Recipe by NcMysteryShopper
Sima is a sweat mead that is an essential seasonal brew connected with the Finnish Vappu festival. It is usually spiced by adding both the flesh and rind of a lemon. During secondary fermentation raisins are added to control the amount of sugars and to act as an indicator of readiness for consumption — they will rise to the top of the bottle when the drink is ready. Sima is usually accompanied by munkkeja or Tippaleivät (donuts and other pastries). Mead is ready after 2-3 days.
Top Review by anthony.castleberry
I had great results from this recipe! I added a bit of cinnamon and substituted one of the lemons with a small orange. I used Perrier mineral water because the bottles were nice and I wanted to use them to put the mead in. After they sat for about 2 days, I started moving them to the refrigerator one at a time to be consumed, but I've noticed that the bottles that remained in the cabinet (about 12 days now) are very carbonated. I've started bleeding off some of the pressure for fear that they might explode. The alcohol content seems to be similar to beer or maybe a weaker wine. All in all, amazing recipe, tastes great, and not overly difficult to make. Thanks for sharing!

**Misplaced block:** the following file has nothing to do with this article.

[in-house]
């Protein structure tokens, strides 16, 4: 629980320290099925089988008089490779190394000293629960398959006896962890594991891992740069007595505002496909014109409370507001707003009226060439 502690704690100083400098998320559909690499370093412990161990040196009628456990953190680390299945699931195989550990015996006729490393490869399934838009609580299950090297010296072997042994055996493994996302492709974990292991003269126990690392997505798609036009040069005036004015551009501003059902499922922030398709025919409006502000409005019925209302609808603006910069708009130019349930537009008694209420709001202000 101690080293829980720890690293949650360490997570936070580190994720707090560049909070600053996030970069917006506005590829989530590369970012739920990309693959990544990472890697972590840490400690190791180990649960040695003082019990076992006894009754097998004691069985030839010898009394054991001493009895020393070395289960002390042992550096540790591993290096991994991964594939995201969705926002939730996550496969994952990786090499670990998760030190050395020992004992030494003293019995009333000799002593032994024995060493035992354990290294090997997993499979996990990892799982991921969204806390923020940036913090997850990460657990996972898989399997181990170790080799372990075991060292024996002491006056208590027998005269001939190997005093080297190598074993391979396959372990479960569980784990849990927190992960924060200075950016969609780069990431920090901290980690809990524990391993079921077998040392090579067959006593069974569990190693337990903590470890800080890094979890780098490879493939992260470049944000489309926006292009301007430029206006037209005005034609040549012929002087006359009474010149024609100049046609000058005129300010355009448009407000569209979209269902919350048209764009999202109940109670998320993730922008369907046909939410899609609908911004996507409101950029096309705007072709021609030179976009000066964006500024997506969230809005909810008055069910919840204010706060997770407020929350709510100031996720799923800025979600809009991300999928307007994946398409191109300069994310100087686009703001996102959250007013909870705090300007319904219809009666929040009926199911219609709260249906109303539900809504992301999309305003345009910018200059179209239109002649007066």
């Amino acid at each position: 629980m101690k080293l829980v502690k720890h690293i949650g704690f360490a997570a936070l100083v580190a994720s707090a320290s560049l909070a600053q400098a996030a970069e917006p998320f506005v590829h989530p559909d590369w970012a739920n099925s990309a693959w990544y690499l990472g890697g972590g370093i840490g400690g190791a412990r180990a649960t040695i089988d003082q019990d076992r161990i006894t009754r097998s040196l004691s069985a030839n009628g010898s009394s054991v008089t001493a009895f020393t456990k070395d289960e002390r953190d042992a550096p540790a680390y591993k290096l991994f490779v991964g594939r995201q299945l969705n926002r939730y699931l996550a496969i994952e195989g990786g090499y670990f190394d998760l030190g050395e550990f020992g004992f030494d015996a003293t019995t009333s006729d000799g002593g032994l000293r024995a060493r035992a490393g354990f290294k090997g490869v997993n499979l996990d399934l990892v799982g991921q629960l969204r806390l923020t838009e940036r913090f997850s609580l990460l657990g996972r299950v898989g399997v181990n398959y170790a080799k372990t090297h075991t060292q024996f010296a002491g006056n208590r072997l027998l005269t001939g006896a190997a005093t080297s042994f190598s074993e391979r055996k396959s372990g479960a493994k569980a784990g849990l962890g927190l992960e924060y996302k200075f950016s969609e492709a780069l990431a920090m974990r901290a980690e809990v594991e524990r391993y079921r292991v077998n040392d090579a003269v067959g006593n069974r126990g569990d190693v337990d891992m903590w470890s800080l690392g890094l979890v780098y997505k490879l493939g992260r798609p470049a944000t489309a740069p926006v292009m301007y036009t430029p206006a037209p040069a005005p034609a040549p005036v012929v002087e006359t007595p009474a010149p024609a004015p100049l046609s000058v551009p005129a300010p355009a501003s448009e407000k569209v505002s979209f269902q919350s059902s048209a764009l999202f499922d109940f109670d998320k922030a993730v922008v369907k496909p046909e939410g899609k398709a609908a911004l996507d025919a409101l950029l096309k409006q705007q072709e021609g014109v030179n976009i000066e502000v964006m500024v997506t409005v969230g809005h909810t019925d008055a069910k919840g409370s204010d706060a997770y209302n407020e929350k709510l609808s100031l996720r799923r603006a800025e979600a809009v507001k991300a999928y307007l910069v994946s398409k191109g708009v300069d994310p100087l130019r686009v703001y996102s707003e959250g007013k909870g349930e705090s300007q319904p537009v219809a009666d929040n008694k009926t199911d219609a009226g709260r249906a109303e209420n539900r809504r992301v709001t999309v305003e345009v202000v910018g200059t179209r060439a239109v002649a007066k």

- 1 gallon mineral water
- 1 quart mineral water
- 12 ounces sugar
- 12 ounces brown sugar
- 2 lemons
- 1⁄2 cup molasses or 1⁄2 cup honey
- 1⁄4 teaspoon yeast
Directions See How It's Made
- Wash the lemons and peel them thinly. Remove the pith. Slice the lemons and place them with the peel and sugar in a sufficiently large vessel.
- Bring half of the water to the boil and pour it over the lemons, peel, honey or molasses and sugar. Stir and leave to stand covered for a while. Add the rest of the water cold. When the liquid is lukewarm add the yeast.
- Keep the mead at room temperature until it starts to ferment, i.e. about one day. Put a couple of raisins and 1 tsp of sugar into clean bottles, and strain the mead into the bottles. Loosely cork the bottles and store them in a cool place. The mead is ready when the raisins rise to the surface.